Most important of all, if awarded you have to purchase within the spirit of your grant application. In a nutshell you have to buy what you said you want to buy for the reasons you said you want to buy them. You can't extol the virtues of composite bottle 4500psi SCBA because of their lightweight and then go buy 2216psi steel bottle back-breakers because they cost less. You can't take your tanker award and go buy a heavy rescue, or buy nomex PPE after asking for PBI-blended type PPE because of the increased protection. Making such mistakes will cause DHS to carry your purchases away after an audit. They have towed vehicles from stations, and packed up a lot of equipment from departments that attempted to pull a fast one. You will be audited, and you will lose if you break the regulations.
Despite the claims from the computer gurus in the late 1980s, paperwork is not becoming a thing of the past. With nearly every grant award you have to have a paper trail of some kind proving that you did what you were supposed to. As previously mentioned, attempting to obtain more than one bid is classified as an administrative requirement, but let's look at the others:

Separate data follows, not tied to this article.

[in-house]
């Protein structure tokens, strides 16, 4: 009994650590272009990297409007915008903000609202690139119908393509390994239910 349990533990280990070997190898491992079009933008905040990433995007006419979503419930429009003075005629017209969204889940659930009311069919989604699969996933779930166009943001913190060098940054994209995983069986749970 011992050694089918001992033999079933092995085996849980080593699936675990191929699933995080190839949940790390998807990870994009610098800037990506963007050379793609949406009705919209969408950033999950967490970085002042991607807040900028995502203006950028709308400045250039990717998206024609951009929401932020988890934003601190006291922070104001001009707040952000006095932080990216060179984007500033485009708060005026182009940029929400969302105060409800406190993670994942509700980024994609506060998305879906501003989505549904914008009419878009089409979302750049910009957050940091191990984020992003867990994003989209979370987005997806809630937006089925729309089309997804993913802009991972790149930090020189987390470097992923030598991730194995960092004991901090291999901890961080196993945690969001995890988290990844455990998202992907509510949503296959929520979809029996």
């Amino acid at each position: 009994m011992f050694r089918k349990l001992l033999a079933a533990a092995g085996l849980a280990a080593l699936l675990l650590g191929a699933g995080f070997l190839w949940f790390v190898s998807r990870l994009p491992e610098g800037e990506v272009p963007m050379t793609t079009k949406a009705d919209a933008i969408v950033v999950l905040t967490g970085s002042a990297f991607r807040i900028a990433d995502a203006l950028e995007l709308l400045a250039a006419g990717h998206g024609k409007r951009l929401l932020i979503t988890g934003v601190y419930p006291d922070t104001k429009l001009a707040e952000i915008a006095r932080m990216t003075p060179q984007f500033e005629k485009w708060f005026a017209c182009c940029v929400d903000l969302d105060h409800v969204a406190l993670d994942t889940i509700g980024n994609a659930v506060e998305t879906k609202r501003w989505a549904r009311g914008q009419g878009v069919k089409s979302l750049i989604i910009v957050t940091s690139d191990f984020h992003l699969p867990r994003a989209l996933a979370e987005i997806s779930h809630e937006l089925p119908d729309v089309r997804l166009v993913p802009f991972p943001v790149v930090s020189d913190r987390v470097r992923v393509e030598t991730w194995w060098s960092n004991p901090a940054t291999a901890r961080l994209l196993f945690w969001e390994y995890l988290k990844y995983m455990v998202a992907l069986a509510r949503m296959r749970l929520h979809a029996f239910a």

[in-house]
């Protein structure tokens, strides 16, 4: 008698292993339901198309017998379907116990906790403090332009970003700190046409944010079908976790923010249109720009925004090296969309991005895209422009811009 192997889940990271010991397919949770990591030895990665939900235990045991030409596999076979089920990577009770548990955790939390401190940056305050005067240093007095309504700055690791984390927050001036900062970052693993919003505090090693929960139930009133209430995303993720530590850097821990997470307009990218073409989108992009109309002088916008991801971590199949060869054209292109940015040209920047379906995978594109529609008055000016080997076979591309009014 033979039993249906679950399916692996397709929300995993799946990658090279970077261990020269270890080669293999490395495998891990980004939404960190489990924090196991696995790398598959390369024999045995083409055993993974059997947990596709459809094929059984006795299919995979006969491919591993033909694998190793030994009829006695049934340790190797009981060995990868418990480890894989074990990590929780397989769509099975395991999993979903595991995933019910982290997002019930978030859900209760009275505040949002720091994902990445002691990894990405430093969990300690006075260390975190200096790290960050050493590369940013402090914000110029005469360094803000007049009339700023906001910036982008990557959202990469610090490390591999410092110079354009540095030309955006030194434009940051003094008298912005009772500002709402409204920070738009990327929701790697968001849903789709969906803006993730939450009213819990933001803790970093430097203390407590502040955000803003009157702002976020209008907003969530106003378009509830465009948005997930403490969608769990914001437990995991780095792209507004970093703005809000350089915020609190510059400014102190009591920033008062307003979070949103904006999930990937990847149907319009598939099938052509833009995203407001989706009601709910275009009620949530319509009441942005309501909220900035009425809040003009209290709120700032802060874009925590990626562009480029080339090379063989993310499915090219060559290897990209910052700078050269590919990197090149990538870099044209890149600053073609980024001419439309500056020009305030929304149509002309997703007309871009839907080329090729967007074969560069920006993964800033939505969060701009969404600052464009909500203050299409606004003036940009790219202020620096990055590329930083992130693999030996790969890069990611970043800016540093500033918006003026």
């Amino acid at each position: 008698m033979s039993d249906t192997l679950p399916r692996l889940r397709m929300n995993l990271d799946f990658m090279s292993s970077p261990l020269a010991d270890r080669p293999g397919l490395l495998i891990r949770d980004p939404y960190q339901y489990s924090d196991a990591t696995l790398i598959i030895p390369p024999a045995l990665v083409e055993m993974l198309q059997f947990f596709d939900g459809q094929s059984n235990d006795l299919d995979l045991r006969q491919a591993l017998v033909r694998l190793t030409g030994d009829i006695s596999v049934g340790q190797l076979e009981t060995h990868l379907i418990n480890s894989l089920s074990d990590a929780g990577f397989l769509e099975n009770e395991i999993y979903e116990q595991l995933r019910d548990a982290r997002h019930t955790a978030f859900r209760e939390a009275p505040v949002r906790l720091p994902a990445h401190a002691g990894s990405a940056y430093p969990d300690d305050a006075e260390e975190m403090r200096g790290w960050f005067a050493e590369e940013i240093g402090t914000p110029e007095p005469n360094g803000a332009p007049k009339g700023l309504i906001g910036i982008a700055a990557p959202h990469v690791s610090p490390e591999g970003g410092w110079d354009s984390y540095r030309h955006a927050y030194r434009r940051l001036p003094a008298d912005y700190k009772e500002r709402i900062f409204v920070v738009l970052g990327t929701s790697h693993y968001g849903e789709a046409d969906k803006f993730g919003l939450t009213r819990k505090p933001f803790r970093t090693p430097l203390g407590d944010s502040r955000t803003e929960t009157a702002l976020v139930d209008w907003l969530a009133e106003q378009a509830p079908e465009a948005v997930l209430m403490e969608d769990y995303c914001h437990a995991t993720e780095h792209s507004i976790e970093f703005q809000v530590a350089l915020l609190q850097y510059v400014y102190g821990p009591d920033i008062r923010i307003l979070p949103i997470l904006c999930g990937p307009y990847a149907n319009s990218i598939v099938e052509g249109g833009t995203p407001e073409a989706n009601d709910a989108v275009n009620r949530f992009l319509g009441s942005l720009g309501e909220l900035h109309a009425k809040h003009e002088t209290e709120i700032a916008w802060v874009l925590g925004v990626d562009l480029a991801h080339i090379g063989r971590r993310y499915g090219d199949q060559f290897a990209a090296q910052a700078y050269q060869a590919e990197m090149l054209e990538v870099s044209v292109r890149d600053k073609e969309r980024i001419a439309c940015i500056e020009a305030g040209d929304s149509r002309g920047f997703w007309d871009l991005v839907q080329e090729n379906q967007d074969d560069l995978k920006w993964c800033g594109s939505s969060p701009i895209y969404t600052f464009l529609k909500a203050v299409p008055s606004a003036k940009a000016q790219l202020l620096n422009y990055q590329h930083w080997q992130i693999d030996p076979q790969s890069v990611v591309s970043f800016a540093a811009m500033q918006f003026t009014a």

- Awardees are required to file a six-month performance report. It doesn't have to be highly detailed, but if you have spent any money by now you want to account for it here. Some departments are completely done with their purchasing and payments within six months, it depends on what your project is. Most vehicle awards are not, so it is alright to file the report stating that the vehicle has been ordered and is being built at this time.